Several of our members told us about their first race....

Pat Perlo-
My first race was in 1980... Women's Mini Marathon... I don't remember my time.  My mother was very excited and sent me off to the 2nd Avenue deli for turkey sandwiches to celebrate.  She thought it was a very big deal ... which indeed it was.  I did the marathon in 1982 - 4:27:39.. equal that now and I'd be in Boston.  Any rate after the marathon, I was ordered to take a bath in epsom salts... I could not get out of the tub.  I have not taken a bath since 1982.
Darby Brooks
My first race was in January of this year.  It was the New York Road Runners Grid Iron.  Only 4 miles.  But cold.  Very cold.  I was ecstatic when I finished.  Though, on my next run about 3 days later I partially tore a ligament in my knee and couldn't run for 4 months.  So mixed feelings about that.

I do remember being very nervous the night before.  I hadn't actually meant to register for that race, so when I got an email from NYRR I was surprised.  But I decided to run it anyway.  I googled what to do for your first race.  I pinned my bib on my shirt, and put my d-tag on my shoe.  I laid out all my clothes, and packed a bag.  And then I barely slept.

I still don't sleep well the night before a race.  Though I'm no longer anxious, I think I'm excited.  And I worry about oversleeping. 

Maggie Deschamps
My first race proved to be a real turning point for me and it's an amusing story.
In my early 20's I swam competitively and only ran for cross-training. I never considered running competitively, as all my running back then was at a comfortable pace. I'd always been a swimmer and swimming was my sport.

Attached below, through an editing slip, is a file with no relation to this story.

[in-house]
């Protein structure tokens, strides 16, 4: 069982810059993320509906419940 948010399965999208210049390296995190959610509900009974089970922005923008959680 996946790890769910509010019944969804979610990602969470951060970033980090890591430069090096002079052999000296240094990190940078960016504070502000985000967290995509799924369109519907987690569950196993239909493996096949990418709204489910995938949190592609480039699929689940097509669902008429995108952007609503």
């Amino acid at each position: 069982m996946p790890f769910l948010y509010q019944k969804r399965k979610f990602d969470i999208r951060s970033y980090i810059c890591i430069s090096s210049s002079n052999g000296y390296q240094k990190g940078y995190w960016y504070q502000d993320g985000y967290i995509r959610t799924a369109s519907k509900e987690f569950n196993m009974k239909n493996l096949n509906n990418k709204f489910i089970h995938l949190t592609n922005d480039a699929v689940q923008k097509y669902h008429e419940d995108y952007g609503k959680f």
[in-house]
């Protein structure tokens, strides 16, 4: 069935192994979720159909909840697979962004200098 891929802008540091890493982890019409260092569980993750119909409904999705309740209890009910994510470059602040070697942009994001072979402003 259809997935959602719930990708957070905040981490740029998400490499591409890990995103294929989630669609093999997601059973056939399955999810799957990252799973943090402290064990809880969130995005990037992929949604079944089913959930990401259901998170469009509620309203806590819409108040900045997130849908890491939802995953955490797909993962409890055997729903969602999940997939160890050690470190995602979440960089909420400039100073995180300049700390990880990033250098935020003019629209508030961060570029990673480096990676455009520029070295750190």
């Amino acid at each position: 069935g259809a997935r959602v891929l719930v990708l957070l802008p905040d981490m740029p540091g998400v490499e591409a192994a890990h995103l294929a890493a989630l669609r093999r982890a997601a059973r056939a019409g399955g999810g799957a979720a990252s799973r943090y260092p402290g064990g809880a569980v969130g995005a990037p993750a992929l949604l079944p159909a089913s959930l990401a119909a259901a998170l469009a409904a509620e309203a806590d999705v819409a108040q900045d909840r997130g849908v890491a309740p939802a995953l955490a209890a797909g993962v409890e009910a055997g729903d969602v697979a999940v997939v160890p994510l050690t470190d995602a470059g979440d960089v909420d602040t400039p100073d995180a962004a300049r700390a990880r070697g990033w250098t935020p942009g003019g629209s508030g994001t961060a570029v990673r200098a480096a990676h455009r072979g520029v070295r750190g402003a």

After moving to Long Island in my late 20's I decided to run in the local Lynbrook 10k race to familiarize myself with the neighborhood. I lined up with the other 100 or so runners thinking, OK, this should be a fun run. 
By about mile 2 I hear people along the side shouting, " 1st woman!, 1st woman coming !" I'm looking around and up ahead and I don't see her. Where is she, I'm thinking. I keep running and I keep hearing the same thing. 
By about mile 4 it dawns on me that I am the 1st woman! Oh no, now I have to run really fast! No easier run. So I crank up my pace, I've now got a police escort ahead of me!
I finish the race to loud cheers, breaking my 1st finish line tape and well, after that I was hooked!!
I still find racing as exciting and fun as my 1st race and that's why I'm still at it!
It was the 1985 Turkey Trot in Prospect Park.  It was a bone soaking , rainy morning but it never occurred to me to "bag" the race due to weather.  I ran with my heart and loved every, wet minute of it.  As I approached the finish line I felt like an olympian.  As I crossed that line I  knew that I could do anything that I put my mind to.  For me it was the start of something that I love to do to this day.  It is probably the best self image builder  that I have ever found.  Like Nike says, JUST DO IT.
Michael Rieman
My first race? I think that was one in Prospect Park sponsored by a shoe company. We were given t-shirts that read "Kinney shoes. Run to be fit." I believe Jeff Derecki was there, and told me I looked happy as I ran through the lower transverse. But it is the second race that really surprised me: a trail race in Van Cortlandt Park.
Since I didn't know any better, I believed that the instruction about "going into the hills" meant there would be a roadway like the one at the zoo hill. Was I surprised by the real trail, complete with rocks and holes in the ground, that I found. The "flats" at the end seemed like a heart-stopper.I managed to be one of the first fifty or seventy-five guys to complete the course though, and received a little medal. I was totally proud, and also totally wiped out...but I was hooked on races.
UncategorizedMichael Ring